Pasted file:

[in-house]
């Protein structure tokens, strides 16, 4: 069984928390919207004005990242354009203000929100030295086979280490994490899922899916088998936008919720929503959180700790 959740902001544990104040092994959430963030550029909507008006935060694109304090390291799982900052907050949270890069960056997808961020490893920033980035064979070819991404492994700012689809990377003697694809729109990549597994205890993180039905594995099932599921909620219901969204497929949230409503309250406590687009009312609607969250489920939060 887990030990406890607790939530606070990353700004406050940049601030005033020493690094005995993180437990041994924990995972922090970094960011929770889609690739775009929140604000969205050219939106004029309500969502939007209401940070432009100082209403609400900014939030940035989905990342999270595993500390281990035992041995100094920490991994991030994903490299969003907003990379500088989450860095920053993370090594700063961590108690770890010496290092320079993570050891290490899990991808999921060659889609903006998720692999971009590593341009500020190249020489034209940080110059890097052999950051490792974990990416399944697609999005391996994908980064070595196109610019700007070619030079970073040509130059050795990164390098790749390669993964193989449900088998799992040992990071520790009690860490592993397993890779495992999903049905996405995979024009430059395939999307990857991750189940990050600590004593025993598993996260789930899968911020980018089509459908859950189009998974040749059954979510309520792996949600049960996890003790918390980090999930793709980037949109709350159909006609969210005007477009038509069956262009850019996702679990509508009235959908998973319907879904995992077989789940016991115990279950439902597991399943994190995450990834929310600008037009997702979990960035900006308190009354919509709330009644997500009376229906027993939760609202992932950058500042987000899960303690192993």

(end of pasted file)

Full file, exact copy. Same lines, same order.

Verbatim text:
[in-house]
């Protein structure tokens, strides 16, 4: 069984928390919207004005990242354009203000929100030295086979280490994490899922899916088998936008919720929503959180700790 959740902001544990104040092994959430963030550029909507008006935060694109304090390291799982900052907050949270890069960056997808961020490893920033980035064979070819991404492994700012689809990377003697694809729109990549597994205890993180039905594995099932599921909620219901969204497929949230409503309250406590687009009312609607969250489920939060 887990030990406890607790939530606070990353700004406050940049601030005033020493690094005995993180437990041994924990995972922090970094960011929770889609690739775009929140604000969205050219939106004029309500969502939007209401940070432009100082209403609400900014939030940035989905990342999270595993500390281990035992041995100094920490991994991030994903490299969003907003990379500088989450860095920053993370090594700063961590108690770890010496290092320079993570050891290490899990991808999921060659889609903006998720692999971009590593341009500020190249020489034209940080110059890097052999950051490792974990990416399944697609999005391996994908980064070595196109610019700007070619030079970073040509130059050795990164390098790749390669993964193989449900088998799992040992990071520790009690860490592993397993890779495992999903049905996405995979024009430059395939999307990857991750189940990050600590004593025993598993996260789930899968911020980018089509459908859950189009998974040749059954979510309520792996949600049960996890003790918390980090999930793709980037949109709350159909006609969210005007477009038509069956262009850019996702679990509508009235959908998973319907879904995992077989789940016991115990279950439902597991399943994190995450990834929310600008037009997702979990960035900006308190009354919509709330009644997500009376229906027993939760609202992932950058500042987000899960303690192993």